By Jeff St. John
Pacific Gas & Electric (PCG) will seek $25 million in Department of Energy stimulus funds to help pump lots of air underground, then release it to help generate cheap electricity at peak demand times.
That's the plan the utility outlined on its Next100 blog on Wednesday for a 300-megawatt energy storage project in western Kern County. It's the second publicly announced utility project seeking funds for grid-sized energy storage from DOE's $615 million smart grid demonstration grant program, which sees its first application deadline expire today.
PG&E envisions using cheaper electricity – mostly from wind turbines – to pump air into an underground reservoir when electricity is cheap. The compressed air can then be released to boost a gas turbine, helping to generate up to 300 megawatts of stored energy for up to 10 hours.
Such systems have some drawbacks compared to batteries, including the limited availability of underground caverns or geologic structures to store the air, as well as its limitation to boosting natural gas-fired generation rather than providing power directly.
Fellow utility Southern California Edison said Tuesday that it would seek $25 million in smart grid demonstration grant funds to install a 32-megawatt-hour lithium-ion battery, to be built by A123 Systems (AONE), to help incorporate more wind energy into its grid (see SoCal Edison Wants A123's Biggest Grid Battery Ever).
Utilities including American Electric Power (AEP), Xcel Energy (XEL) and Tokyo Electric Power Co. have installed megawatts of sodium sulfur batteries for grid storage, and General Electric (GE) is among the companies working on improving grid battery technologies to bring down costs (see GE Aims at Energy Storage for Trains, Grid).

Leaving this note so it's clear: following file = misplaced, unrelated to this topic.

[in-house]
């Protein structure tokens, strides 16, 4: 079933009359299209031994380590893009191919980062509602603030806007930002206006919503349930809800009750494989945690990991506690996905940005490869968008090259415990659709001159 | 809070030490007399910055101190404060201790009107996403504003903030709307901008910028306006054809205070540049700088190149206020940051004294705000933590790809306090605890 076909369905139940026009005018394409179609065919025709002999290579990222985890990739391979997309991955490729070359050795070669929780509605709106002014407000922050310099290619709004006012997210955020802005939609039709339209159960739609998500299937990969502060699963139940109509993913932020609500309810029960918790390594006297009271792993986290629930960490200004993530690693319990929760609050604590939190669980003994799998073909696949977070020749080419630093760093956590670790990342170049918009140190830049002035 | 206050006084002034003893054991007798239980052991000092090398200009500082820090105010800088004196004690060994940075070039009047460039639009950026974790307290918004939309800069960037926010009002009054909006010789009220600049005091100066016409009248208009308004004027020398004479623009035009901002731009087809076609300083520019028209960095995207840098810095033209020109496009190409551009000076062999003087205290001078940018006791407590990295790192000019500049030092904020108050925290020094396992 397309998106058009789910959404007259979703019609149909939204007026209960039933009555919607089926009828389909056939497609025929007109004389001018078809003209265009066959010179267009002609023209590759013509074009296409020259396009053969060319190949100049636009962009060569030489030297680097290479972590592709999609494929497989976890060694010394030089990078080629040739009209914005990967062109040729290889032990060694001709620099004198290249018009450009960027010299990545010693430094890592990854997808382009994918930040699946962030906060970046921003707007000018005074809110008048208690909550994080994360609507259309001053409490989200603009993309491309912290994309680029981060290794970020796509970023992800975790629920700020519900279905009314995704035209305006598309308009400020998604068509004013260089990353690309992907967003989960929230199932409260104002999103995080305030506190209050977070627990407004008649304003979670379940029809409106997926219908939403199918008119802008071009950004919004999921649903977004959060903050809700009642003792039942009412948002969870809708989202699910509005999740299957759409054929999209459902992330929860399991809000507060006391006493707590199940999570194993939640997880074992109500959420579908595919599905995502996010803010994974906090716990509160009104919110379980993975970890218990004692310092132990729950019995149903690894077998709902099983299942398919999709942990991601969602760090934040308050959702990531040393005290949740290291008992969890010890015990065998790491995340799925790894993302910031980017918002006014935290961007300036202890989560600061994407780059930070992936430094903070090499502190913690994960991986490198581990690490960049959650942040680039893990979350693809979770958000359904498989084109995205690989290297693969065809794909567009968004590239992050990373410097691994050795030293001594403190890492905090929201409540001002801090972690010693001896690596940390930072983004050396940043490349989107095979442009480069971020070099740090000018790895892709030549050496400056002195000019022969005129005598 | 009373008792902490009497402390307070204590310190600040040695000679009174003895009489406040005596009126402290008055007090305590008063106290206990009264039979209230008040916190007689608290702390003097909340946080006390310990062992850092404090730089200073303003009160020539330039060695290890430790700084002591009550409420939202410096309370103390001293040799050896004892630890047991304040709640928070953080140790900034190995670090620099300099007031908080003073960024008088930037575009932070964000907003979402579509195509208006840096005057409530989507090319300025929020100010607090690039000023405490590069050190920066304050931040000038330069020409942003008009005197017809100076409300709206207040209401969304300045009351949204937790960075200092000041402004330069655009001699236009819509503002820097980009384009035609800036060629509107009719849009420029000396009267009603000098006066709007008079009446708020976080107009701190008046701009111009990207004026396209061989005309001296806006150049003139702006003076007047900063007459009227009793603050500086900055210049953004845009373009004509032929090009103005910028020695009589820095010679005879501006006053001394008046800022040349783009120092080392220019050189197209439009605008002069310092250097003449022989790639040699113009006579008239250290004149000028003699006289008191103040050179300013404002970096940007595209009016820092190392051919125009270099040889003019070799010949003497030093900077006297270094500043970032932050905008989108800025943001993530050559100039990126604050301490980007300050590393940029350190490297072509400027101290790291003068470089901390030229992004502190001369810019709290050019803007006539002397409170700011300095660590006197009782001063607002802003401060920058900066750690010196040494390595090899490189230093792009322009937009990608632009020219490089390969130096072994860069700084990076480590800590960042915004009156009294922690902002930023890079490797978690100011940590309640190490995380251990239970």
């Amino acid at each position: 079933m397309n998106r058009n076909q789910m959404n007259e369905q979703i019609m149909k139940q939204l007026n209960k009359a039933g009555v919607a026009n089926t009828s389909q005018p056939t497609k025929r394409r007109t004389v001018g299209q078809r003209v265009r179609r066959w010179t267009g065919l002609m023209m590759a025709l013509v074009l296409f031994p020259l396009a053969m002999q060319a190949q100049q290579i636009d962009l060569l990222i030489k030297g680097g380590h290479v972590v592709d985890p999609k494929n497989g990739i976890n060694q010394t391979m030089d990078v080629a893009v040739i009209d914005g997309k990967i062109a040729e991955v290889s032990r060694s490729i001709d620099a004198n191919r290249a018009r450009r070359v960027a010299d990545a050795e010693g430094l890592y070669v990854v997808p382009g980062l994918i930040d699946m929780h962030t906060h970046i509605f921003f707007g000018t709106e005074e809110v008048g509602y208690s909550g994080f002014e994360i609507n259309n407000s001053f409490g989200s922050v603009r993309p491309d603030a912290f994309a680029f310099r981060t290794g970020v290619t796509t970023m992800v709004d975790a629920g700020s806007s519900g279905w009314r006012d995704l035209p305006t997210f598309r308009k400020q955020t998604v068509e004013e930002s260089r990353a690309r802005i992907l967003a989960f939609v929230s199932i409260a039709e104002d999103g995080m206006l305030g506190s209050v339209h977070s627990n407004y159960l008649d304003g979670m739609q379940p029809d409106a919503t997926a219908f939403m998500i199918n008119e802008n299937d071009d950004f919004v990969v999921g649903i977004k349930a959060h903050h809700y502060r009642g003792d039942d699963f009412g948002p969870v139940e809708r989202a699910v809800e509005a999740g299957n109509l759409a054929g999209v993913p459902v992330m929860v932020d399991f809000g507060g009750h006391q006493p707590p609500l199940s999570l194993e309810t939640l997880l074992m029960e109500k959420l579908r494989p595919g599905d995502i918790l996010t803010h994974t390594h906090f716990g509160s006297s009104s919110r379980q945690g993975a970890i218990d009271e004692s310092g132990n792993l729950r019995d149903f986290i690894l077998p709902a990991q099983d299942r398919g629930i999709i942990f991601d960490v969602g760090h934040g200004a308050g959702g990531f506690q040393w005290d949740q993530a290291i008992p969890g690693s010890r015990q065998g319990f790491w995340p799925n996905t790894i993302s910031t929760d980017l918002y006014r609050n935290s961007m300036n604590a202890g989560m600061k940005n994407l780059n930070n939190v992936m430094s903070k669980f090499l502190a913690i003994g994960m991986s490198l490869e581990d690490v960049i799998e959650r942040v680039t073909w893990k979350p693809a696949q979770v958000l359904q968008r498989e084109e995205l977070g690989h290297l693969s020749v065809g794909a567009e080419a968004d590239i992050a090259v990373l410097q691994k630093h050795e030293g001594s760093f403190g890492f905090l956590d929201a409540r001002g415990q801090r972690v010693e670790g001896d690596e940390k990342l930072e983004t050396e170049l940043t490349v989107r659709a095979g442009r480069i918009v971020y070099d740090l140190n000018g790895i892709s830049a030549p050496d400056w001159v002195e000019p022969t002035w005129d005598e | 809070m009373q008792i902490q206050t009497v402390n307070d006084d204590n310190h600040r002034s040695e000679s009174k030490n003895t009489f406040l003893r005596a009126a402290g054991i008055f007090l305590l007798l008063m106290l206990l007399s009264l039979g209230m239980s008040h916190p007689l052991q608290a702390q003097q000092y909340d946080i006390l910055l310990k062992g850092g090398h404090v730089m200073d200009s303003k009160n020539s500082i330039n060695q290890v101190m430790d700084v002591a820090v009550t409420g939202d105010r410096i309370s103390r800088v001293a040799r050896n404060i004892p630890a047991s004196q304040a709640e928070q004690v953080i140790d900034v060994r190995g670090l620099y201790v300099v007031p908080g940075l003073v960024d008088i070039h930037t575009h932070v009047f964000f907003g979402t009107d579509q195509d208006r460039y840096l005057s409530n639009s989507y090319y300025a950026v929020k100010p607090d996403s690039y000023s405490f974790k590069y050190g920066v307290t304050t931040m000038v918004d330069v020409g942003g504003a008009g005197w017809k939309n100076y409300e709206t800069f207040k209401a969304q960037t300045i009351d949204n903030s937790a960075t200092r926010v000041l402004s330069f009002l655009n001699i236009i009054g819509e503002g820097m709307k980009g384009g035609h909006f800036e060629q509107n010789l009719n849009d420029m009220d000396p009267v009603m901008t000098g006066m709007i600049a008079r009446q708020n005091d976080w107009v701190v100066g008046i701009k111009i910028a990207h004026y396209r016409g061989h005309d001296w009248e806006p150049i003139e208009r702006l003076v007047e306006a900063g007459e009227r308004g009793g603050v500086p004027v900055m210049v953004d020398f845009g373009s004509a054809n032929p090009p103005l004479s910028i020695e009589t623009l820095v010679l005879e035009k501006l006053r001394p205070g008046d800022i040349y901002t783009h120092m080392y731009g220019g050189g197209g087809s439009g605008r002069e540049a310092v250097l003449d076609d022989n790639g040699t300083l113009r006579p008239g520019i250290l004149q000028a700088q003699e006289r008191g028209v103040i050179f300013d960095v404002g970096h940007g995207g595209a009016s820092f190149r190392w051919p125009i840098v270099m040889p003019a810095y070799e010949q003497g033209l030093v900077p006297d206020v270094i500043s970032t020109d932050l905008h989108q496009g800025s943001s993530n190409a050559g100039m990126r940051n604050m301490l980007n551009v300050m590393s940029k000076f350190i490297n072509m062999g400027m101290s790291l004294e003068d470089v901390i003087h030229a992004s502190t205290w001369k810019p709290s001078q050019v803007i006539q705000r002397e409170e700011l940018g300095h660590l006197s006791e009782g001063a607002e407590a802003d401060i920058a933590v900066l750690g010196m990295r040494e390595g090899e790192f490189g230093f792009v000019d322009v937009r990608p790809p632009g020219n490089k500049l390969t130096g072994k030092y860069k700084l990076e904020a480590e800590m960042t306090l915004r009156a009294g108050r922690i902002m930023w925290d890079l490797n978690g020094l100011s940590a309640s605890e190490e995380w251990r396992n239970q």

But batteries – whether the more expensive lithium ion or cheaper sodium sulfur and flow batteries – are still far more expensive than compressed air energy storage, or CAES (see What Is the Cheapest Energy Storage Idea of Them All?).
In fact, according to the Electric Power Research Institute, it's among the cheapest, besides pumping water uphill and letting it flow to spin a turbine – another technology limited by the availability of water and reservoirs to hold it. PG&E's Helms Pumped Storage Facility is one such "pumped hydro" storage project.
Still, backers of grid batteries – as well as systems like flywheels and fuel cells – say they could lower prices as more systems get deployed (see Batteries for the Grid and GridPoint to Manage Wind Power Battery Storage).
It's led some market watchers to predict a big boom in the grid storage market in the years to come (see Grid Storage Batteries and Ultracaps: An $8.3B Market by 2016).
But so far, most of the smart grid stimulus applications have shied away from storage as a focus, looking instead to accelerate smart meter deployments or grid automation and control systems (see Green Light post).
Beyond stimulus funding, a bill proposed by Sen. Ron Wyden (D.-Ore.) could offer grid storage some tax incentives equivalent to those now enjoyed by solar and wind power investors (see Energy Bill Could Boost Storage Technologies).
PG&E is also asking the DOE for $42.5 million to install energy monitoring and control systems at about 75,000 of its commercial and industrial customers. The request is for DOE's $3.4 billion smart grid investment grant program, which is aimed at commercial-scale projects (see PG&E Seeks $42.5M in Stimulus Grants).